A Chinese state-sponsored APT called BlackTech has been caught hacking into network edge devices and using firmware implants to stay hidden and silently hop around the corporate networks of U.S. and Japanese multinational companies.
According to a high-powered joint advisory from the NSA, FBI, CISA and Japan’s NISC, BlackTech has been observed modifying router firmware on Cisco routers to maintain stealthy persistence and pivot from international subsidiaries to headquarters in Japan and the United States.
“Specifically, upon gaining an initial foothold into a target network and gaining administrator access to network edge devices, BlackTech cyber actors often modify the firmware to hide their activity across the edge devices to further maintain persistence in the network,” the agencies warned.
To extend their foothold across an organization, the BlackTech attackers target branch routers — typically smaller appliances used at remote branch offices to connect to a corporate headquarters — and abuse the trusted relationship of the branch routers within the corporate network being targeted.
The attackers then use the compromised public-facing branch routers as part of their infrastructure for proxying traffic, blending in with corporate network traffic, and pivoting to other victims on the same corporate network.
BlackTech, active since at least 2010, is a prolific Chinese APT that targets government, industrial, technology, media, electronics, and telecommunication sectors, including entities that support the militaries of the U.S. and Japan.
The actor has traditionally used custom malware, dual-use tools, and living off the land tactics, such as disabling logging on routers, to conceal their operations.
According to the advisory, BlackTech hackers have compromised several Cisco routers using variations of a customized firmware backdoor that is enabled and disabled through specially crafted TCP or UDP packets.
In some cases, the group has been caught replacing the firmware for certain Cisco IOS-based routers with malicious firmware.
“Although BlackTech actors already had elevated privileges on the router to replace the firmware via command-line execution, the malicious firmware is used to establish persistent backdoor access and obfuscate future malicious activity,” the agencies said.
In the observed attacks, the modified firmware used a built-in SSH backdoor that allowed BlackTech actors to maintain access to the compromised router without any connections being logged.
The attackers also bypassed the router’s built-in security features in a complex scheme involving the installation of older legitimate firmware files that are then modified in memory to bypass firmware signature checks and evade detection.
In the joint advisory, the agencies are recommending that defenders monitor both inbound and outbound connections from network devices to both external and internal systems, and check logs for successful and unsuccessful login attempts with the “login on-failure log” and “login on-success log” configuration commands.
Businesses are also being nudged to upgrade devices to ones that have secure boot capabilities and review logs generated by network devices and monitor for unauthorized reboots, operating system version changes, changes to the configuration, or attempts to update the firmware.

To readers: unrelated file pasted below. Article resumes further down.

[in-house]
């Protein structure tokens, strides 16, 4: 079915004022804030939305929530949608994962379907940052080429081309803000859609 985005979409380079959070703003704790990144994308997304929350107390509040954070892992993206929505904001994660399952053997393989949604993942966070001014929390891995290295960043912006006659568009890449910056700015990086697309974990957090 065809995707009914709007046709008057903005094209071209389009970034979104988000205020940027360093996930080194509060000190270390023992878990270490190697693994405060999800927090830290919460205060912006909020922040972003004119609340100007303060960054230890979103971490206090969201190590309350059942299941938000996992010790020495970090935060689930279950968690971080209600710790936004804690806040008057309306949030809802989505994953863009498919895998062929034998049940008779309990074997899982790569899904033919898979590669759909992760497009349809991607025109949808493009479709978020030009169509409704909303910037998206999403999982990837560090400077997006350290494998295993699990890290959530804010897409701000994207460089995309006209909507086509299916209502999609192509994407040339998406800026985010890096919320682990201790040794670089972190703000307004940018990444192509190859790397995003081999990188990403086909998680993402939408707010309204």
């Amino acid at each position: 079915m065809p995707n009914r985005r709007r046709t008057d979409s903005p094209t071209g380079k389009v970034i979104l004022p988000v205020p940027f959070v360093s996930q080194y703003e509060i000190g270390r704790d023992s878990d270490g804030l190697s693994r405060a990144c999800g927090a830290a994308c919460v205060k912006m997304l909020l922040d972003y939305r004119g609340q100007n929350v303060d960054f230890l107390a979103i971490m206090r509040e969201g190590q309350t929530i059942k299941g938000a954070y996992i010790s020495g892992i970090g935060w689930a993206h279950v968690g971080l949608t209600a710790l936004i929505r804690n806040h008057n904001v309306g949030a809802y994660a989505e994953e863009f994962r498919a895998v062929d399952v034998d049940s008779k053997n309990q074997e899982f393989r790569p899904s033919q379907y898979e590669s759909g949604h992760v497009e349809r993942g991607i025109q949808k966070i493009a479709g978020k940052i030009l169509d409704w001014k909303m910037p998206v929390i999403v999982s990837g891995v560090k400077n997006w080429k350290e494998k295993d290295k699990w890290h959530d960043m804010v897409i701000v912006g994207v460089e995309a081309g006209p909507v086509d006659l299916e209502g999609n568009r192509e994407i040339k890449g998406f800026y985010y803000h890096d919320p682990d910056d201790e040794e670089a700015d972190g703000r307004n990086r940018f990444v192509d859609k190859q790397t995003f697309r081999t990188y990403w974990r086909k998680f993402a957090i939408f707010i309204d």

UPDATE (Response from Cisco):
Cisco has released a bulletin noting that the most prevalent initial access vector in these attacks involves stolen or weak administrative credentials. “There is no indication that any Cisco vulnerabilities were exploited. Attackers used compromised credentials to perform administrative-level configuration and software changes.”
The company said installing compromised software by first downgrading to older firmware only affects legacy devices and is not allowed in modern Cisco routers that support secure boot.
“The stolen code-signing certificates mentioned in the report are not from Cisco. Cisco does not have any knowledge of code-signing certificates being stolen to perform any attack against Cisco infrastructure devices,” the company argued.
Hardware security experts say they aren’t surprised to see advanced attackers lurking in the shadows of firmware to enable persistence and pivot for stealthy attacks.
“The tactics used by the threat actor aren’t new,” said Alex Matrosov, CEO and head of research at Binarly, a Los Angeles company building technology to secure the firmware ecosystem. “Unfortunately, this is not a surprise, we have observed an increase in firmware attacks with BlackLotus, CosmicStrand, and MoonBounce as recent examples, but the impact of this BlackTech campaign is a clear progression of the documented attacks related to compromised firmware,” Matrosov added.
Matrosov jabbed at device vendors like Cisco that minimize the severity of patched bugs and suggest high attack barriers like needing remote code execution) or stolen credentials. “This leads to lower CVSS scores, diverting patching urgency and attention. Consequently, many systems remain at risk due to this downplaying [of vulnerability severity],” he added.
A statement from Eclypsium said the BlackTech discovery is another example that the supply chain of network infrastructure is in a state of crisis. “It’s clear that old ways of securing networks and endpoints are no longer effective. Network infrastructure has become the lowest hanging fruit for most threat actors. Both ransomware groups like LockBit 3.0 and nation-state actors use network appliances as an initial access vector or to establish persistence,” the company said.